Community newspapers feeling the pressure
Editor’s note: The names of the editors quoted below have been changed and we’ve opted not to identify their publications in order to protect them.
RED DEER, Alta., April 10, 2017 /Troy Media/ – Local content is the soul of community newspapers. And the holy trinity that allows publishers and editors to create that content is made up of time, revenue and resources.
But far too few community newspapers can find the time, generate the revenue or develop the resources to serve their markets the way they want to.
“I don’t even know where to begin,” says editor Joan when asked where the pressure points – and potential – exist in her twice-weekly operation.
“Even having enough people to do the work when a staff member is off is a struggle,” says Joan, who has taken one day off in the last year – for a funeral.
Her paper places a premium on local copy. It avoids canned copy to fill holes at all costs, even when ad volumes unexpectedly push up page counts in increments of eight, at the last minute.
The gap is filled, in part, with submitted copy from local freelancers, although that copy can be time-consuming to track down and to edit. “Dealing with freelancers and their copy is a chore,” she admits.
Her paper also publishes several special sections a year, again leaning heavily on local copy, and again seeking material from freelancers.
“We have no access to news services to fill the gaps.”
And when all that copy comes flooding in?
“We’re slim on the production end,” Joan says. “We have just two editors (for seven reporters) and sometimes it feels like we’re the big bottleneck.”
Trying to ensure quality and quantity, then, becomes a seven-day-a-week job, particularly when responsibility for maintaining the website and updating social media is thrown into the mix.
Just ask Fred, editor of a weekly community paper and a partner in a four-paper chain. “I take a lot of work home at night,” he admits ruefully.
He estimates it takes two full days a week to edit local copy from a staff that is the full-time equivalent of six reporters.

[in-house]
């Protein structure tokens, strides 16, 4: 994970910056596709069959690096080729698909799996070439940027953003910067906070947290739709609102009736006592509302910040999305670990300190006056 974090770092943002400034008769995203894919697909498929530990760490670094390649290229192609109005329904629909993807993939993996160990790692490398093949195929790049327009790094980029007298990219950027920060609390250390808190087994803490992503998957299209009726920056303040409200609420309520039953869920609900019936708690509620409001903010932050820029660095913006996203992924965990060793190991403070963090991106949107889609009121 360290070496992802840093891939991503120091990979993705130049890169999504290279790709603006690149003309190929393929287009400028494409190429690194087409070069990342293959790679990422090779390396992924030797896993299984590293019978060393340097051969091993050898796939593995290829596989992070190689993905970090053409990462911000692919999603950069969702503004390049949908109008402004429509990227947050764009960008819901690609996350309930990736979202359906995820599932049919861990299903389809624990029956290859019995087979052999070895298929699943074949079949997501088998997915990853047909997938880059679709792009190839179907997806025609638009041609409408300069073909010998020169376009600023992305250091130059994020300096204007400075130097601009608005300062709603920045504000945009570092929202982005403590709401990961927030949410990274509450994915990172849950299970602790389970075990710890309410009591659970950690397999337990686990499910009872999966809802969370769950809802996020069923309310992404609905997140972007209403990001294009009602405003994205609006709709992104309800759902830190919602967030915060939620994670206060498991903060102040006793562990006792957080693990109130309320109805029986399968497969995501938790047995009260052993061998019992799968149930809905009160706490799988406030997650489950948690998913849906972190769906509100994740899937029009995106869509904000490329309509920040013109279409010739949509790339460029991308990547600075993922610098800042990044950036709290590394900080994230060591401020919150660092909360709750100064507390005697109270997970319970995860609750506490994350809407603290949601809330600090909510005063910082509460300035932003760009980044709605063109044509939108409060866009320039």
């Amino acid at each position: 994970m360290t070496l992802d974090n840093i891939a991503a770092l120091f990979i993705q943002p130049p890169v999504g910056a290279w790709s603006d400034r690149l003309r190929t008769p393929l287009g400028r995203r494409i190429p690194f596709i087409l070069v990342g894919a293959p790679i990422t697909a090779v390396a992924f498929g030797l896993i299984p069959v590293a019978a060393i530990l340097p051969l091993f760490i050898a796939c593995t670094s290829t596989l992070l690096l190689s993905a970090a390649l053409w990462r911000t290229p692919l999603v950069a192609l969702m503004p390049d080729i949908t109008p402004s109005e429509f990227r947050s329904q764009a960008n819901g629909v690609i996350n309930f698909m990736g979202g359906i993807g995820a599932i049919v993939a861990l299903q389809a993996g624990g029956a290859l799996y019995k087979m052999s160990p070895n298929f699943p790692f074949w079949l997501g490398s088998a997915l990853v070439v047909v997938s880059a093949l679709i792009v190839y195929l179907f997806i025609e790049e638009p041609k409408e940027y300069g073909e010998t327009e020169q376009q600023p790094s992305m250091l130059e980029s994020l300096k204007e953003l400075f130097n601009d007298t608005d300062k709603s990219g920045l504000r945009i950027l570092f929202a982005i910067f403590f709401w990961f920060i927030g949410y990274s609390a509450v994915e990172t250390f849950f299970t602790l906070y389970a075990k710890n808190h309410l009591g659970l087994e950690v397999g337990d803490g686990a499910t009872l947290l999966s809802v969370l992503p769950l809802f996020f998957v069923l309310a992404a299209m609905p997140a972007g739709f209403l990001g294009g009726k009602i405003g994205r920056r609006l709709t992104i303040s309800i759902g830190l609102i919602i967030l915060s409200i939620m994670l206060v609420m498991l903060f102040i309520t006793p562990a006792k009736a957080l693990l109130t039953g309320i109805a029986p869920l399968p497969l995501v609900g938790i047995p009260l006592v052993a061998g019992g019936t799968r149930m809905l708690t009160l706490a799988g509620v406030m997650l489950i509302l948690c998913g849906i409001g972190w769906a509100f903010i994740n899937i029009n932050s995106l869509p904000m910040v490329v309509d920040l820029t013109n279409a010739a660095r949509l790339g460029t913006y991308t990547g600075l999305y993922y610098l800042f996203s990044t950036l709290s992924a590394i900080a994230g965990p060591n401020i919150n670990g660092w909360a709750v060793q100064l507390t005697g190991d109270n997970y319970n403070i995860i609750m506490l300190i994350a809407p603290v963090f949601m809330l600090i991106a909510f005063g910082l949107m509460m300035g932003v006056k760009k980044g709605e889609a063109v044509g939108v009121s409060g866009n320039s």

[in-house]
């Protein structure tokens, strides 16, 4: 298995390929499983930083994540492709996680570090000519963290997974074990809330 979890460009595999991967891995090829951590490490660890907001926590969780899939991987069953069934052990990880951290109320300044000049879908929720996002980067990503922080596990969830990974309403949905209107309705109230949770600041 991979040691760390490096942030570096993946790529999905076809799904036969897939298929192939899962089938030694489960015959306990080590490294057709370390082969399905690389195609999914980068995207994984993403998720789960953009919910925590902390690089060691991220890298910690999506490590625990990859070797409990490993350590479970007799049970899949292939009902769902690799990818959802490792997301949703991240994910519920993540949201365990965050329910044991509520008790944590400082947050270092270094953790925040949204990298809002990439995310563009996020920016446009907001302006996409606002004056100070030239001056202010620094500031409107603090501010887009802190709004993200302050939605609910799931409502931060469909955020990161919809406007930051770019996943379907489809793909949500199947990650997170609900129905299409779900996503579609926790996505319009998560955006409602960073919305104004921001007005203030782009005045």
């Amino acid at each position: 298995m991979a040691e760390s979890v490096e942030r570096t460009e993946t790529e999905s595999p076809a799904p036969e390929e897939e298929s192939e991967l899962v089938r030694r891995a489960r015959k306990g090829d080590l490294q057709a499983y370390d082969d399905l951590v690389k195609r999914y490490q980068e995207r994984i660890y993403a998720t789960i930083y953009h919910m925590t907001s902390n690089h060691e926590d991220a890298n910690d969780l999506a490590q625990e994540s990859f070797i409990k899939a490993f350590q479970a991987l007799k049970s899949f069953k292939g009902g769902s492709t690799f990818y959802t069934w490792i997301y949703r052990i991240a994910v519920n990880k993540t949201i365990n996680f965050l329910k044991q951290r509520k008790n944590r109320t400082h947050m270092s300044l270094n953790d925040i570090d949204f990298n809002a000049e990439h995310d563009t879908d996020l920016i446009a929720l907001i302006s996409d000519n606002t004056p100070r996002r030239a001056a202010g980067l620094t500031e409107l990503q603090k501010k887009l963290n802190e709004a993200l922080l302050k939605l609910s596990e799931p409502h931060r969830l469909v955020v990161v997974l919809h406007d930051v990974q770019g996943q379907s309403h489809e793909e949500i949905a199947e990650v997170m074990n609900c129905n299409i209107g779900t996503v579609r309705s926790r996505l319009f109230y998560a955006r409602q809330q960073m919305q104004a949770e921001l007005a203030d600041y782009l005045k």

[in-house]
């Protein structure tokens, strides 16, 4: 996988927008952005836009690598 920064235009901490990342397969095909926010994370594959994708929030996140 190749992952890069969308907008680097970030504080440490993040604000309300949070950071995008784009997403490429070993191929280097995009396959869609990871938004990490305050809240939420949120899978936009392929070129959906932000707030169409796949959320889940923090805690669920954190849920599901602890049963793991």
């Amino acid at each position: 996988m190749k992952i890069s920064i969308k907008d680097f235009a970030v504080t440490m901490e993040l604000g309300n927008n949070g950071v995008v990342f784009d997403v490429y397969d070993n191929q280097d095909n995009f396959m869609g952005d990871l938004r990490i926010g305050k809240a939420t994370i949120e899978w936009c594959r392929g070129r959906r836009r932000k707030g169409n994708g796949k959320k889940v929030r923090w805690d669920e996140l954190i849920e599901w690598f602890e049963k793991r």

Things are no different at another weekly operation, where the resources are even slimmer but the workload is just as heavy.
“I’m a one-man show, so it’s a lot of work but I think I’m able to do a lot of good here,” says editor Leo. “The biggest question I face is my ability to keep up the work pace without putting myself in the ground.”
Fred says he spends a great deal of time coaching young reporters who are in part overwhelmed by the workload and in part in need of time-management skills to similarly avoid putting themselves into the ground. Taking two days off in a row is a rarity.
“The first thing we need to teach them is that it’s not about generating column inches, it’s about good stories – and more of those good stories.
“Our emphasis is always on getting more quality local material in our papers,” Fred says. “And we’re up for several provincial awards, so we’re making headway.”
But maintaining momentum can be difficult. A recent provincial government budget has created economic uncertainty.
“If things continue to tighten, we’ll have to get more creative about coverage and local news generation,” he admits.
And that creativity comes at a cost.
“We could use one more reporter. We need the hours but how that fits into a body, I’m not sure.”
Those hours, however, can only be paid with more income.
“We desperately need a way to access national ad revenue,” says Fred. “Cash flow is always tight and anything we can do to improve that will enhance our operations.”
At Joan’s paper, in a robust bedroom community of a large city, the tabloid page counts can reach 96 and rarely fall as low as 48. But the national ad revenue remains elusive.
“It’s particularly tough to get national ads online,” admits Joan.
Ultimately, the additional resources needed to ease the time crunch – and feed the soul of community papers – requires more revenue.
John Stewart is editorial vice-president with Troy Media Digital Solutions Ltd. and editor-in-chief of Troy Media.